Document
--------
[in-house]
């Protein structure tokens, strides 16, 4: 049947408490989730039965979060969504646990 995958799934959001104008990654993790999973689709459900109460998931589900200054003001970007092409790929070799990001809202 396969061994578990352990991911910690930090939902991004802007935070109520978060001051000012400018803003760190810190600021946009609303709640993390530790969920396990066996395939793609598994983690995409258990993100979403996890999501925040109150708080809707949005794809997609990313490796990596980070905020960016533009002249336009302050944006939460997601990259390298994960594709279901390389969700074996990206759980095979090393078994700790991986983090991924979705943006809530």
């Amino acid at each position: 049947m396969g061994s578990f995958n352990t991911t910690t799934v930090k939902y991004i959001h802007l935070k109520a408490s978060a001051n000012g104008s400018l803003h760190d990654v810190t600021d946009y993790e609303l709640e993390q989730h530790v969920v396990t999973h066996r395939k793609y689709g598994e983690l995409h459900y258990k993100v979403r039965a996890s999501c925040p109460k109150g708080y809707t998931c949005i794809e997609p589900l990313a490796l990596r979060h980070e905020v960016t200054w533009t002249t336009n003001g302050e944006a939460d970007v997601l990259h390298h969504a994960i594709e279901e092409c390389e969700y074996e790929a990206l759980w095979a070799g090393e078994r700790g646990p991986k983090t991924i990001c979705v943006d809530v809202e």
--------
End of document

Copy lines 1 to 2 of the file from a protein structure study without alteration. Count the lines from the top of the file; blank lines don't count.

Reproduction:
[in-house]
């Protein structure tokens, strides 16, 4: 049947408490989730039965979060969504646990 995958799934959001104008990654993790999973689709459900109460998931589900200054003001970007092409790929070799990001809202 396969061994578990352990991911910690930090939902991004802007935070109520978060001051000012400018803003760190810190600021946009609303709640993390530790969920396990066996395939793609598994983690995409258990993100979403996890999501925040109150708080809707949005794809997609990313490796990596980070905020960016533009002249336009302050944006939460997601990259390298994960594709279901390389969700074996990206759980095979090393078994700790991986983090991924979705943006809530």